The last tie to family is Moana’s pig, Pua, who doesn’t really do anything in the movie. He doesn’t go on the boating adventure beyond the reef with Moana, he doesn’t have a personality like Hei Hei the chicken, yet he isn’t eaten by the people of Motonui, even though they have no fish and their crops are failing. According to The Film Theorists, he has a mythological link.

In some versions of the myth of Sina and Maui, the couple had a child called Kamapua’a, a son who looked like a pig. Pua sounds an awful lot like a nickname for Kamapua’a. Could it be that Pua is actually Moana’s brother? A brother by their father, Maui the demigod, whose blood runs through Moana’s veins, explaining why the ocean chooses Moana to return the heart of Te Fiti, how Moana can enter the realm of the monsters without dying, and gives Moana the power to walk across the ocean floor? Maybe, maybe not. The Film Theorists’ wrap their videos with: ‘But hey, that’s just a theory. A film theory.’

But the very existence of such a film theory begs the question of whether the representation of Polynesian culture and myth in Moana was really so authentic. While film critics saw the movie as a tribute to the spirit and history of Pacific Islanders, scholars are divided as to whether it’s actually a white person’s story, where myths and identities are appropriated for the white audience. Does the theory above suggest fans are taking the Disney version of the Maui myth too literally, treating it as if it’s the gospel truth, and disregarding real Polynesian legends?

 

The criticism

In an article written for the Smithsonian magazine, Professor Doug Herman discusses how Moana holds up against cultural truths. He writes that historically the story of Moana’s people pausing in their seafaring and then resuming thousands of years later fits with a large mystery in the South Pacific islands’ voyaging timeline. Sometimes called ‘The Long Pause’, when Polynesians took a 2,000-year break between colonising Western Polynesia, the islands closest to Australia and New Guinea, and the islands of Central and Eastern Polynesia. Nobody knows the reason for The Long Pause, or why they started voyaging again – but Disney’s Moana provides a possible reason by tying it to the myth of Maui.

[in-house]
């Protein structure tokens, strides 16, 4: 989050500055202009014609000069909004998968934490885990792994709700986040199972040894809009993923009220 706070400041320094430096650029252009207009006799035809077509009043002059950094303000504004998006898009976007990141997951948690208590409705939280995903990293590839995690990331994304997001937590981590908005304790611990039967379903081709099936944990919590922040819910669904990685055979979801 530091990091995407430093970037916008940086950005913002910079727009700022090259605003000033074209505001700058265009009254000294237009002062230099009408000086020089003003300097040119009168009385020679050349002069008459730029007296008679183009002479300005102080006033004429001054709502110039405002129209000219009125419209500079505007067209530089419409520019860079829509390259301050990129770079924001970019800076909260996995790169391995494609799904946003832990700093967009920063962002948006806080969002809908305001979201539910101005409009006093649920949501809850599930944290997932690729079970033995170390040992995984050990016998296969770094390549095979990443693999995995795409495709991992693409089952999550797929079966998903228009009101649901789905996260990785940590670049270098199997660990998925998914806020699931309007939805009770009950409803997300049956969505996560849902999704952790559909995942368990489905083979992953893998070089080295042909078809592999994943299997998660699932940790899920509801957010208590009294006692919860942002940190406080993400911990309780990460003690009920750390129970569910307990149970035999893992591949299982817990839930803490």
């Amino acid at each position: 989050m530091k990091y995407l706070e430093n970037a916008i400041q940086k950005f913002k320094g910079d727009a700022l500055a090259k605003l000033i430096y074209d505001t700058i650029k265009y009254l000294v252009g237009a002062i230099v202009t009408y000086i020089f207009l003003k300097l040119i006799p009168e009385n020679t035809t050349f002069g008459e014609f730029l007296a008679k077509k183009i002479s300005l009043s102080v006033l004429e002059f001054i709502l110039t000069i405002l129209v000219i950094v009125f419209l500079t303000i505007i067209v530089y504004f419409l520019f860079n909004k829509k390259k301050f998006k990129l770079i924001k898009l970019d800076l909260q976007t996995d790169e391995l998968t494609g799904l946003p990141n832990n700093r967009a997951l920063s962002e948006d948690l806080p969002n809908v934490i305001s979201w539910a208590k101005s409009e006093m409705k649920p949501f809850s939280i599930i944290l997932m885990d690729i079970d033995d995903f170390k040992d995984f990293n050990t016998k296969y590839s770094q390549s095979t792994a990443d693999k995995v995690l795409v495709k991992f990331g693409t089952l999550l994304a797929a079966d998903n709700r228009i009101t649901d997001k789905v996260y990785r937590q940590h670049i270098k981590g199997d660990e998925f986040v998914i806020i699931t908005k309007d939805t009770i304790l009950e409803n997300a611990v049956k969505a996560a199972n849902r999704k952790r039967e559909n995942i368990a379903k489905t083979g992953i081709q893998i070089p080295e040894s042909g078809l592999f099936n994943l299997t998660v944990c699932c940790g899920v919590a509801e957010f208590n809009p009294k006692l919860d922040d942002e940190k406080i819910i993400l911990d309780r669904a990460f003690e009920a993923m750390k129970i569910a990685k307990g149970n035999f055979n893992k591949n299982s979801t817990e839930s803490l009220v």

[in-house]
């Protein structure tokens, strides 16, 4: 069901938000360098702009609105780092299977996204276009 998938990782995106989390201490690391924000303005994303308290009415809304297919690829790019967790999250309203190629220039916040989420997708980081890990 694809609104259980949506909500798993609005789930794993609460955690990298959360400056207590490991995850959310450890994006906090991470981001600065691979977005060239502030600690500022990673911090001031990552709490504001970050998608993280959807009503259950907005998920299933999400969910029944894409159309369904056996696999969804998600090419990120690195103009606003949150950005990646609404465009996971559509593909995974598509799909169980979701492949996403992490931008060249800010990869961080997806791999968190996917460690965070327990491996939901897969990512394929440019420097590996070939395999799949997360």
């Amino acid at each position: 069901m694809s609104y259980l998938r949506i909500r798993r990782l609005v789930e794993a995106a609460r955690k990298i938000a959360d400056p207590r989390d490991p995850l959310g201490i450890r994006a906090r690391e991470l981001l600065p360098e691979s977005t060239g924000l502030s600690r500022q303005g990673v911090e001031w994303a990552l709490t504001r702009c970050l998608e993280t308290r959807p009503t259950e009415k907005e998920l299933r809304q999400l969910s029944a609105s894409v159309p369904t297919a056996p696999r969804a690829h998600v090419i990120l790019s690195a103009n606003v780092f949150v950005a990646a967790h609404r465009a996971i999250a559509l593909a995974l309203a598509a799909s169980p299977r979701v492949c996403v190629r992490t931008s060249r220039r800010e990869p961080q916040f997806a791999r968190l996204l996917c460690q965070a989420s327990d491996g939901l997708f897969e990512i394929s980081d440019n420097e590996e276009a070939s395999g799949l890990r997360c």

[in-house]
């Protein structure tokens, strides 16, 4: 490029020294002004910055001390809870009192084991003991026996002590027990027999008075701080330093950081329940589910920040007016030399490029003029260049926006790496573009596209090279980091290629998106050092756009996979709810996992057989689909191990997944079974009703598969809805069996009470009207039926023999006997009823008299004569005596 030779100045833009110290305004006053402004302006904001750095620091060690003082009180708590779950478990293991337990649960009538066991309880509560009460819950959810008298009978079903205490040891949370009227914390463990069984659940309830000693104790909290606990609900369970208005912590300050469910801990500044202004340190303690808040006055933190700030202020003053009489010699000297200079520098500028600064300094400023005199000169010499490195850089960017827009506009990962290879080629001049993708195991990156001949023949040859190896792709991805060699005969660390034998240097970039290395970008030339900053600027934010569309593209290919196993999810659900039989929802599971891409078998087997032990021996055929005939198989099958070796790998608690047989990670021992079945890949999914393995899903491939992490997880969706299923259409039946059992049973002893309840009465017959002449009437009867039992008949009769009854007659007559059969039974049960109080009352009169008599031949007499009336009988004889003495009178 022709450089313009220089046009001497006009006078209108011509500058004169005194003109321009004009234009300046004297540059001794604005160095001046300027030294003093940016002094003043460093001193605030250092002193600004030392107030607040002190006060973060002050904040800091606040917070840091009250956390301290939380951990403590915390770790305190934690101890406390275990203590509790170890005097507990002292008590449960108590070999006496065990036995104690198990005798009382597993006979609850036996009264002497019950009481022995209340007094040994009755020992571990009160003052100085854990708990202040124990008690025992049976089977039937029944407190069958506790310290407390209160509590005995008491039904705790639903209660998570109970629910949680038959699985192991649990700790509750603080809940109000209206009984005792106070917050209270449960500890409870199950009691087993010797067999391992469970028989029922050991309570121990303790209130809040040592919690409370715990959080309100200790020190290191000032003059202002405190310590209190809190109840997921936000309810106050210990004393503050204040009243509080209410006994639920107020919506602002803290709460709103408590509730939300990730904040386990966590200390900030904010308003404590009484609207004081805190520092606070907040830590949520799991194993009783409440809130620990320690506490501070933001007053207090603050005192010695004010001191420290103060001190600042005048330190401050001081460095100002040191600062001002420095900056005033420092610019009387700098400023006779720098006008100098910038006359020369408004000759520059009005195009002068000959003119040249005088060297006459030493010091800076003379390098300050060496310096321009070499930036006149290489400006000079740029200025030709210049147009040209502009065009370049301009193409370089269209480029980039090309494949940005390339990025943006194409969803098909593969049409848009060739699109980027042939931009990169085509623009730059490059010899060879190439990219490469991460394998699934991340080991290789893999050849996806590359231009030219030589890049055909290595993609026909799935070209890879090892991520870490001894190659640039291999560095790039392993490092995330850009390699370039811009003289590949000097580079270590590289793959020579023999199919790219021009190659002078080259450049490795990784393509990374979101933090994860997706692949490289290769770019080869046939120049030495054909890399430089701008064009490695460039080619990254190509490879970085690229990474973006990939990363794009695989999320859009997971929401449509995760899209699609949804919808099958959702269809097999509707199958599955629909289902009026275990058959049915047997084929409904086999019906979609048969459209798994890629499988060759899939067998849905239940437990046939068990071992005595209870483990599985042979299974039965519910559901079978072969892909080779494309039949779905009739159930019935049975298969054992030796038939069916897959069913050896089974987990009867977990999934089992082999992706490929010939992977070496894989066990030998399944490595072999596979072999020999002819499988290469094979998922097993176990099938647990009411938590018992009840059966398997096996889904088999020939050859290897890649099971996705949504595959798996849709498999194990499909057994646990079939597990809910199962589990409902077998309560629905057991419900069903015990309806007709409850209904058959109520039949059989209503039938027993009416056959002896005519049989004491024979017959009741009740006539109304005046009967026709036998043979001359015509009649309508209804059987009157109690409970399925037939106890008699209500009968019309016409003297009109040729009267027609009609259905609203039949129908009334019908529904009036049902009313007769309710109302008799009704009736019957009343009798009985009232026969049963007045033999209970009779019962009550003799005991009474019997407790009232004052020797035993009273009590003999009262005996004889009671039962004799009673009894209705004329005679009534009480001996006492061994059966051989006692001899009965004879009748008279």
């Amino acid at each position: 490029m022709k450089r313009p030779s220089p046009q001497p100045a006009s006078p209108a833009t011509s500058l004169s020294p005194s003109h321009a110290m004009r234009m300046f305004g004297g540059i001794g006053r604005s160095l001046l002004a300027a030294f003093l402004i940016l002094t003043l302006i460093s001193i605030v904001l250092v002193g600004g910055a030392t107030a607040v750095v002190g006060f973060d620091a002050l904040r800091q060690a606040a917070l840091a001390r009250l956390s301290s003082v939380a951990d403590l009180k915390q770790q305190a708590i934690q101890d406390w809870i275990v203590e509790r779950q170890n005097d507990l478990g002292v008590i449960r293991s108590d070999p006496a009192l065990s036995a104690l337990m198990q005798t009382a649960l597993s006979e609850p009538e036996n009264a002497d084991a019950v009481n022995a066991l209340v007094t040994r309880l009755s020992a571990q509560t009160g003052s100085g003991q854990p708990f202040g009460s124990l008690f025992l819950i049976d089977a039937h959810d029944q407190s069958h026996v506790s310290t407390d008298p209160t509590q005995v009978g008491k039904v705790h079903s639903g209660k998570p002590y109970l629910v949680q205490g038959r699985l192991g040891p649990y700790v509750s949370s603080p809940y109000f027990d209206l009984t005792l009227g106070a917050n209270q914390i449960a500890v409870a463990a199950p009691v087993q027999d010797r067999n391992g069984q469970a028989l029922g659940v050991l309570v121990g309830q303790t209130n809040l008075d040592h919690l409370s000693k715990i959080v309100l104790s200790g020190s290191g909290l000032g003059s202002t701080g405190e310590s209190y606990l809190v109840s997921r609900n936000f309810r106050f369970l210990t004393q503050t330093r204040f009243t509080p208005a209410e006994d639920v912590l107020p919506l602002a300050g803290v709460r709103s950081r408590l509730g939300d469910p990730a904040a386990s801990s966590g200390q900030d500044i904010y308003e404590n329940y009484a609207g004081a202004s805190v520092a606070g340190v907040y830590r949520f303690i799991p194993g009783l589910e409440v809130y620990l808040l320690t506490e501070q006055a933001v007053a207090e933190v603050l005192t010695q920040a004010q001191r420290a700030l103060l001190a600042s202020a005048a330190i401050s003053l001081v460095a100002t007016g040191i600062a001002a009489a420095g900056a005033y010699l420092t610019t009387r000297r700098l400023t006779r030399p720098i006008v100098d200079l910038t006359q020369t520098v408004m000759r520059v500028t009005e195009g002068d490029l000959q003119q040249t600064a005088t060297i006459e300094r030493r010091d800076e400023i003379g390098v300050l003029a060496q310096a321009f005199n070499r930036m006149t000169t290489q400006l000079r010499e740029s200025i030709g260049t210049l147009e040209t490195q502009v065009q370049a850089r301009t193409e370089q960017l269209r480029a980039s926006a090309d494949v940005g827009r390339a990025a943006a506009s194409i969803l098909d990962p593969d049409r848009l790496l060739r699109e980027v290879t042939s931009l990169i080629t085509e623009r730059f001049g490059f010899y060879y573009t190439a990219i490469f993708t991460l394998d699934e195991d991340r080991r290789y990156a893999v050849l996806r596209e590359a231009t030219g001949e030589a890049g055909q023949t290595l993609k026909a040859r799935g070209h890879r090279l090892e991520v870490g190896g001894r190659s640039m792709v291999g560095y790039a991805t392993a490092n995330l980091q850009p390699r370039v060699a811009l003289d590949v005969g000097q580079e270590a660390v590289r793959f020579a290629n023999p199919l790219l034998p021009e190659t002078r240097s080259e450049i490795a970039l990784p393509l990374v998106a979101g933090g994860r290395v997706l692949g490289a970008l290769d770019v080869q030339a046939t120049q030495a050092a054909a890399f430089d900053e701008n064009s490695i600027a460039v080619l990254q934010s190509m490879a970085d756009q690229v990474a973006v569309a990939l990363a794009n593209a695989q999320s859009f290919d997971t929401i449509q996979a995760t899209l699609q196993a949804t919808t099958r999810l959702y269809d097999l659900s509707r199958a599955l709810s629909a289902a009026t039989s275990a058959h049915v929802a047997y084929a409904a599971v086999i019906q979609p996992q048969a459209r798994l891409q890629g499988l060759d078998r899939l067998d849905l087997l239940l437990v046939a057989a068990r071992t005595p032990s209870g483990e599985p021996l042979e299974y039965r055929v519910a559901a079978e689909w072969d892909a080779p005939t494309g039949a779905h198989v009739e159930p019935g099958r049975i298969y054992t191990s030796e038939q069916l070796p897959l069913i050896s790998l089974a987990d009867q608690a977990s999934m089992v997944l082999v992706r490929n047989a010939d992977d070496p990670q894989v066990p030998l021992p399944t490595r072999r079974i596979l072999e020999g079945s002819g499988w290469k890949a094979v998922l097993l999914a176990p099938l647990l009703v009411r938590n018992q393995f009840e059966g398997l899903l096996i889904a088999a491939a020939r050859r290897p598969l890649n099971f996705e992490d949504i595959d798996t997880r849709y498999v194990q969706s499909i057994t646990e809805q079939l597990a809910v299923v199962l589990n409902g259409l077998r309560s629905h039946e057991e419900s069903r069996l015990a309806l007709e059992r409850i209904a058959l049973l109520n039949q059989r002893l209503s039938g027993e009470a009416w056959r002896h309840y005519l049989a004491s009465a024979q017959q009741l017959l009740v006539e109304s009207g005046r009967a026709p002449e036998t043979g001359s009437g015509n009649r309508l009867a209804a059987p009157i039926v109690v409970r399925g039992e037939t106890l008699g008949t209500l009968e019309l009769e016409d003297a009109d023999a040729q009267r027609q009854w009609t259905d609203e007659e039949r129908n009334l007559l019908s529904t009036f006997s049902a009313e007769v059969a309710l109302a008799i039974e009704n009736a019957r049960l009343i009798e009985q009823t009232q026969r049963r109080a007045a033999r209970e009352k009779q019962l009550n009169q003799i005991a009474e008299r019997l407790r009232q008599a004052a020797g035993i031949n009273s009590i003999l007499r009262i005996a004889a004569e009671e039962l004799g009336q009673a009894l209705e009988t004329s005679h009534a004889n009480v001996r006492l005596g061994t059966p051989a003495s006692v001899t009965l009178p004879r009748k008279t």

But culturally, according to Herman, there is much to criticise. Maui is a heroic figure found throughout much of Polynesia and credited with performing a range of feats for the good of humankind. Traditionally, Maui is depicted as a lithe teenager on the verge of manhood. But the Maui in the movie is illustrated as a huge buffoon and comes off as sort of stupid – as the comic relief in the film, and with the very recognisable voice of Dwayne ‘The Rock’ Johnson, Maui’s character and personality deviates from traditional myths by being over the top. Critics have also noted that the depiction of Maui “perpetuates offensive images of Polynesians as overweight.”

Herman criticizes, with a quote from Tongan cultural anthropologist Tēvita O. Kaʻili, that traditional Maui myths feature a companion goddess, Hina, who is completely omitted from the story in Moana, which misrepresents the culture by missing out a crucial theme in Polynesian myth: balance.

“In Polynesian lores, the association of a powerful goddess with a mighty god creates symmetry which gives rise to harmony, and above all, beauty in the stories,” Ka’ili says. Herman points out that it was Hina who enabled Maui to do many of the feats he “uncharacteristically brags about” in his introductory song ‘You’re Welcome’.

As The Film Theorists say, coconuts are a major trope in the movie, which the Youtubers associate with Moana’s mother, Sina, who shows Moana how to harvest them – and which links to the theory of Sina being Maui’s wife. But Herman says the coconut depiction in the movie is “tiresome and cliche” – the happy natives with coconuts. “Coconuts as the essential component of Pacific Island culture became a comedy staple on the 1960s television series “Gilligan’s Island,” if not before. They are part of the shtick of caricatures about Pacific peoples,” Herman writes.